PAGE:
This week’s Torah Portion, Pinchas, tells the precedent-making story of Zelophehad’s daughters. It reads:
“The daughters of Zelophehad, of Manassite family — son of Hepher son of Gilead son of Machir son of Manasseh son of Joseph — came forward. The names of the daughters were Mahlah, Noah, Hoglah, Milcah, and Tirzah. They stood before Moses, Eleazar the priest, the chieftains, and the whole assembly, at the entrance of the Tent of Meeting, and they said, “Our father died in the wilderness. He was not one of the faction, Korah’s faction, which banded together against the Lord, but died for his own sin; and he has left no sons. Let not our father’s name be lost to his clan just because he had no son! Give us a holding among our father’s kinsmen!”
Moses brought their case before the Lord.
And the Lord said to Moses, “The plea of Zelophehad’s daughters is just: you should give them a hereditary holding among their father’s kinsmen; transfer their father’s share to them.
“Further, speak to the Israelite people as follows: ‘If a man dies without leaving a son, you shall transfer his property to his daughter. If he has no daughter, you shall assign his property to his brothers. If he has no brothers, you shall assign his property to his father’s brothers. If his father had no brothers, you shall assign his property to his nearest relative in his own clan, and he shall inherit it.’ This shall be the law of procedure for the Israelites, in accordance with the Lord’s command to Moses.”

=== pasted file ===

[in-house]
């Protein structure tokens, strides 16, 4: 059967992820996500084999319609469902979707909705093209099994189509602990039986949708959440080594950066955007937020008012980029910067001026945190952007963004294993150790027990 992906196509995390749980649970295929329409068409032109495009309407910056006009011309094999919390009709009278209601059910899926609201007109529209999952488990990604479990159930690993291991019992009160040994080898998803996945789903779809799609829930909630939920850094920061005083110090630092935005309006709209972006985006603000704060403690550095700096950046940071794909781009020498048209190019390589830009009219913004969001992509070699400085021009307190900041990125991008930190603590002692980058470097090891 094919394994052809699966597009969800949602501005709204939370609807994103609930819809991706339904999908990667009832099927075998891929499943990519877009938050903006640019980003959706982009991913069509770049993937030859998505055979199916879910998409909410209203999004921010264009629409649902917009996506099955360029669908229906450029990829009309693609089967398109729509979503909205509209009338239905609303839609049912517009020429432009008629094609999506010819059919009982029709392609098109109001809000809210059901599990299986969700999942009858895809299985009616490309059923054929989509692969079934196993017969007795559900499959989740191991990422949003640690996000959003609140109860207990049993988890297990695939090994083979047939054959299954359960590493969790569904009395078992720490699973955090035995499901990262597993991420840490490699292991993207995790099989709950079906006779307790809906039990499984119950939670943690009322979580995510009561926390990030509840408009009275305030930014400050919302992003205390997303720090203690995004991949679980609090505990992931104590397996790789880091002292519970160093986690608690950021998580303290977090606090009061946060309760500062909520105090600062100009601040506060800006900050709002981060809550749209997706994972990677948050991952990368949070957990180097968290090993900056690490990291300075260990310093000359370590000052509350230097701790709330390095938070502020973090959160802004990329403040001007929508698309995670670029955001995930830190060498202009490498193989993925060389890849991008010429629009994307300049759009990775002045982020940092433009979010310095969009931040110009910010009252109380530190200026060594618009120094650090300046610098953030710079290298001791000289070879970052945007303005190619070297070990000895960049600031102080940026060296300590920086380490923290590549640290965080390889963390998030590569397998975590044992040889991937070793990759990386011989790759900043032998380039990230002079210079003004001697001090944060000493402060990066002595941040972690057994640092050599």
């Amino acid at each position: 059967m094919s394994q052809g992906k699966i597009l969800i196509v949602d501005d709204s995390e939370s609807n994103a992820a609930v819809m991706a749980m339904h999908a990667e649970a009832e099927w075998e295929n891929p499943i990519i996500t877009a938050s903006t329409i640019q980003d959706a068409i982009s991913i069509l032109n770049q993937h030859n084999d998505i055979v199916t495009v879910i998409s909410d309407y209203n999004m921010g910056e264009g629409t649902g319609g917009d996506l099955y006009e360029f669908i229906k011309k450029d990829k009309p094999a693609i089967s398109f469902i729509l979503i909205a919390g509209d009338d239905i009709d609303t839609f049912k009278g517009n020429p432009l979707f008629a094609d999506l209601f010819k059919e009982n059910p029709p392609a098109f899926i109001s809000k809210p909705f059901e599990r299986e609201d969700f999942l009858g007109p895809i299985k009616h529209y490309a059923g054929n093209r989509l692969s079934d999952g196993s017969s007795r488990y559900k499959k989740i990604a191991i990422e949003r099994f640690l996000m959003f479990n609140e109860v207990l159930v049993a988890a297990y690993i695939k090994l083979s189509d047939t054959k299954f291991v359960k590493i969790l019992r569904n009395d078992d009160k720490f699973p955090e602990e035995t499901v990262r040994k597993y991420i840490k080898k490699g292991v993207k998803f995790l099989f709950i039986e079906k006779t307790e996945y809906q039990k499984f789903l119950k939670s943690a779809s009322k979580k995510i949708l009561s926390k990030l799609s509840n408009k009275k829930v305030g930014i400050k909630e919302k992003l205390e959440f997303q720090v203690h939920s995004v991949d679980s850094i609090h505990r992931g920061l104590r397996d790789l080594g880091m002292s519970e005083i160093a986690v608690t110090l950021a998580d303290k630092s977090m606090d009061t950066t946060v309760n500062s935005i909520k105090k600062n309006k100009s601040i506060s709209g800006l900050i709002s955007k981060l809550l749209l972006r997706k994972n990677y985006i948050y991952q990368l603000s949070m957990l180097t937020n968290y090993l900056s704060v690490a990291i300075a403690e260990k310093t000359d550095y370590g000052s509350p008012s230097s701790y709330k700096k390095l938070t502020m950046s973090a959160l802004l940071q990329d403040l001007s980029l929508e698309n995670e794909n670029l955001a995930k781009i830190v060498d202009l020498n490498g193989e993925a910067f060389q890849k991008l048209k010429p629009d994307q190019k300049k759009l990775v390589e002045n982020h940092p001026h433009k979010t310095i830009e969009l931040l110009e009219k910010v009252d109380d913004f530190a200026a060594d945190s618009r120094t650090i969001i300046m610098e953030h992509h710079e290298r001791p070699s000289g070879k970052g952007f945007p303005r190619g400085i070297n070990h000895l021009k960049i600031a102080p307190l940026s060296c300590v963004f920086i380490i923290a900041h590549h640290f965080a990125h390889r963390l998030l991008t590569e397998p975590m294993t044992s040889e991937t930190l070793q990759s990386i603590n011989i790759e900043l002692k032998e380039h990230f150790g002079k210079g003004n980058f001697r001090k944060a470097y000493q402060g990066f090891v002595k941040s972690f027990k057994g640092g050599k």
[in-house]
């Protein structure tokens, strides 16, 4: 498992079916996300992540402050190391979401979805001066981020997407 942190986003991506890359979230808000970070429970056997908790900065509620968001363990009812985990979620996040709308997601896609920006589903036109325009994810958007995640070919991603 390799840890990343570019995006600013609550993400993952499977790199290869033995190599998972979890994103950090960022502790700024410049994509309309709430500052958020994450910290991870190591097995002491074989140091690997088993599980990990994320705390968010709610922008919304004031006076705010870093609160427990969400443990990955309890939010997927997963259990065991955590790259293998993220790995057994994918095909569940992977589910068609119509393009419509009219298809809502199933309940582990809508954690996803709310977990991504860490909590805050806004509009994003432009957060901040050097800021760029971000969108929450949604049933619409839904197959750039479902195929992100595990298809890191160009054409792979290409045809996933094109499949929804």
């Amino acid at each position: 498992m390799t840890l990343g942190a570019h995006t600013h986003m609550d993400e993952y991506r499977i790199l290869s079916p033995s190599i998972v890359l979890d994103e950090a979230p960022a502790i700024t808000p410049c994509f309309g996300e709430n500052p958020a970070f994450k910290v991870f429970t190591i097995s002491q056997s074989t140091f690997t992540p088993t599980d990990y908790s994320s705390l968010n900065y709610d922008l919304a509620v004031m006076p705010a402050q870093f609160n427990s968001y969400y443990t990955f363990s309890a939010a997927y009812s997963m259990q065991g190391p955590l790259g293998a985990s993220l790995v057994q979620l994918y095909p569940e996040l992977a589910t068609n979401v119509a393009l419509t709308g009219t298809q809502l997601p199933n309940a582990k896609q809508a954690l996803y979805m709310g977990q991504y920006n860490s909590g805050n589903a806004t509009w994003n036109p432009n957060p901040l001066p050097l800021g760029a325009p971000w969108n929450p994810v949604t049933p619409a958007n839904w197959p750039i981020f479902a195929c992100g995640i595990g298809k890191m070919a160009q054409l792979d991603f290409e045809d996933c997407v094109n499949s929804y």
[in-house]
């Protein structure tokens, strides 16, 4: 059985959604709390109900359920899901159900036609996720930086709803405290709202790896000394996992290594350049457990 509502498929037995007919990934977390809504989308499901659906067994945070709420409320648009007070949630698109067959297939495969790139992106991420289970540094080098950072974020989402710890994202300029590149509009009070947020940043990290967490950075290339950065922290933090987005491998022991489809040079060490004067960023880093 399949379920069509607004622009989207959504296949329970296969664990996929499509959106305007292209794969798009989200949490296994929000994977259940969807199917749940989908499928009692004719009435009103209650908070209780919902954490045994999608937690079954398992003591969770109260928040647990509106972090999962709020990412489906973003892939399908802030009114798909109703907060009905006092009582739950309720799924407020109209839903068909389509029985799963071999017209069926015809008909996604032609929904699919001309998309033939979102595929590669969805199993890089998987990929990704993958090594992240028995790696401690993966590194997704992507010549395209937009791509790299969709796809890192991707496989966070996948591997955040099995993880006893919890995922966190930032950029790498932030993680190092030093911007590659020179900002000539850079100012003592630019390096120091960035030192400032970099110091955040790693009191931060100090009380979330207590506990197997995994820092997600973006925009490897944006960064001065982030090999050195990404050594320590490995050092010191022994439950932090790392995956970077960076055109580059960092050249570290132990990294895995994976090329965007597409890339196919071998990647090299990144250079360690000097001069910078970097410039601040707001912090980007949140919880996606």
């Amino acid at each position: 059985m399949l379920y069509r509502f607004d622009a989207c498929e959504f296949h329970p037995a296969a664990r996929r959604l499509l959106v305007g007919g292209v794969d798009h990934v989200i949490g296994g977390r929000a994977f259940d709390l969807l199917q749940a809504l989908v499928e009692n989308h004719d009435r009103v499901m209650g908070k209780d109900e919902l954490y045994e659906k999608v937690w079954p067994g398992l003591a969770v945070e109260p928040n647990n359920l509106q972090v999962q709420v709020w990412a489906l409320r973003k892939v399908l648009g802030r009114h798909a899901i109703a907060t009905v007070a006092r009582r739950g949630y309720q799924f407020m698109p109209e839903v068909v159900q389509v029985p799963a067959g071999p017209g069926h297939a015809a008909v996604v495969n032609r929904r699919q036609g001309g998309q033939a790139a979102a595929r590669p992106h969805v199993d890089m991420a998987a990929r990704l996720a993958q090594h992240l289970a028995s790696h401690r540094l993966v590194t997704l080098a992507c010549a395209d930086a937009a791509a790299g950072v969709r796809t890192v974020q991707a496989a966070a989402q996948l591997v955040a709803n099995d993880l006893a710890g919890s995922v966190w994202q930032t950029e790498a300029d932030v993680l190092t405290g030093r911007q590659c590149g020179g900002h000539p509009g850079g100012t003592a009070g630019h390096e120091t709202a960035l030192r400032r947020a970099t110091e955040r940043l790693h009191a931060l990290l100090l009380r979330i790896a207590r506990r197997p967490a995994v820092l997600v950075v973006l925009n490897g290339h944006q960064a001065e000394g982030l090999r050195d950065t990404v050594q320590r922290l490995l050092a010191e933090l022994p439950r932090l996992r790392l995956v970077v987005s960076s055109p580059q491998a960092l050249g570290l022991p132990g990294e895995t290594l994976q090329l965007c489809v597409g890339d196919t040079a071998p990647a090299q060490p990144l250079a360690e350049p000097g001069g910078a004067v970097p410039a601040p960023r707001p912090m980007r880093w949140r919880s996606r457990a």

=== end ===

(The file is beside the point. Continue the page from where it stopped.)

The case was precedent setting in its day because the rights to land ownership were reserved for men. While this apparently gives them freedom and equality with men, history teaches that while they owned the land, they were restricted to marry only from within their tribe so that the land inheritance would not pass to another tribe.
What was the daughters’ motivation? Was it exclusively to acquire land or was there more to their thinking? The medieval midrash compilation teaches:
“When the daughters of Zelophehad heard that the land was being divided among the tribes but not among the women, they convened to discuss the matter. They said, “God’s mercy and compassion is not like the compassion of mankind. Mankind favors men over women. God is not like that. His compassion extends to men and women alike.” (Midrash Yalkut Shimoni, Pinchas, 27; Sifri27:1)
During this week when Elena Kagan is seeking confirmation as the 112th Supreme Court Justice of the United States of America, the legacy of Zelophehad’s daughters stands proud because God’s compassion extends to men and women alike in both the secular and religious worlds. Far be it from humankind to favor men over women when God does not.
(This column is a service of the Greater Pittsburgh Rabbinic Association.)